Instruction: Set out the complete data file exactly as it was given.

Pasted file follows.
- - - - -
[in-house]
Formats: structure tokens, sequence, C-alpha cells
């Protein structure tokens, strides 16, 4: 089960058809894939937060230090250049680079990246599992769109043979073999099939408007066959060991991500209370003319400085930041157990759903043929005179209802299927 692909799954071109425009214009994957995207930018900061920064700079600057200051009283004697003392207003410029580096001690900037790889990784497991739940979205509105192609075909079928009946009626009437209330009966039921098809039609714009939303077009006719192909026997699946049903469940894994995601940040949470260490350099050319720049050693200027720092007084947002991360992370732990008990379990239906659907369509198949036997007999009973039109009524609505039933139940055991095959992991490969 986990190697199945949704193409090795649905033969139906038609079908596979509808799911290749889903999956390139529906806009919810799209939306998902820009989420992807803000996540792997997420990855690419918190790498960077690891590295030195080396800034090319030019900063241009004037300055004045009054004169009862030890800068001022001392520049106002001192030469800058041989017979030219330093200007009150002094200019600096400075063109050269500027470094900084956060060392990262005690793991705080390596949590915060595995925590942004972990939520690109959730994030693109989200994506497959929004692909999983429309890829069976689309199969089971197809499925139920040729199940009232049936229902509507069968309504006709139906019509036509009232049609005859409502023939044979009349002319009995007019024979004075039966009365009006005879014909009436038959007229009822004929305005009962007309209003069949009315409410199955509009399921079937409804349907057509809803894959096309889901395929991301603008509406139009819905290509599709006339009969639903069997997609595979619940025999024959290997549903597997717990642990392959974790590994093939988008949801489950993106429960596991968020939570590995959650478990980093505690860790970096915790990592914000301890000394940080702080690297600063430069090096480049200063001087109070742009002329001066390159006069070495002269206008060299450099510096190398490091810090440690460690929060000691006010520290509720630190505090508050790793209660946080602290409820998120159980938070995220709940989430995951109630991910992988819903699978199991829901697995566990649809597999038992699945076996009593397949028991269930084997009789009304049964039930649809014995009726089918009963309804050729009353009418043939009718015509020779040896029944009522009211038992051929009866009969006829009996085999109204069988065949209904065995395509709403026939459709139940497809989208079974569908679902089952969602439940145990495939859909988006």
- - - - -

[in-house]
Formats: structure tokens, sequence, C-alpha cells
């Protein structure tokens, strides 16, 4: 089960058809894939937060230090250049680079990246599992769109043979073999099939408007066959060991991500209370003319400085930041157990759903043929005179209802299927 692909799954071109425009214009994957995207930018900061920064700079600057200051009283004697003392207003410029580096001690900037790889990784497991739940979205509105192609075909079928009946009626009437209330009966039921098809039609714009939303077009006719192909026997699946049903469940894994995601940040949470260490350099050319720049050693200027720092007084947002991360992370732990008990379990239906659907369509198949036997007999009973039109009524609505039933139940055991095959992991490969 986990190697199945949704193409090795649905033969139906038609079908596979509808799911290749889903999956390139529906806009919810799209939306998902820009989420992807803000996540792997997420990855690419918190790498960077690891590295030195080396800034090319030019900063241009004037300055004045009054004169009862030890800068001022001392520049106002001192030469800058041989017979030219330093200007009150002094200019600096400075063109050269500027470094900084956060060392990262005690793991705080390596949590915060595995925590942004972990939520690109959730994030693109989200994506497959929004692909999983429309890829069976689309199969089971197809499925139920040729199940009232049936229902509507069968309504006709139906019509036509009232049609005859409502023939044979009349002319009995007019024979004075039966009365009006005879014909009436038959007229009822004929305005009962007309209003069949009315409410199955509009399921079937409804349907057509809803894959096309889901395929991301603008509406139009819905290509599709006339009969639903069997997609595979619940025999024959290997549903597997717990642990392959974790590994093939988008949801489950993106429960596991968020939570590995959650478990980093505690860790970096915790990592914000301890000394940080702080690297600063430069090096480049200063001087109070742009002329001066390159006069070495002269206008060299450099510096190398490091810090440690460690929060000691006010520290509720630190505090508050790793209660946080602290409820998120159980938070995220709940989430995951109630991910992988819903699978199991829901697995566990649809597999038992699945076996009593397949028991269930084997009789009304049964039930649809014995009726089918009963309804050729009353009418043939009718015509020779040896029944009522009211038992051929009866009969006829009996085999109204069988065949209904065995395509709403026939459709139940497809989208079974569908679902089952969602439940145990495939859909988006």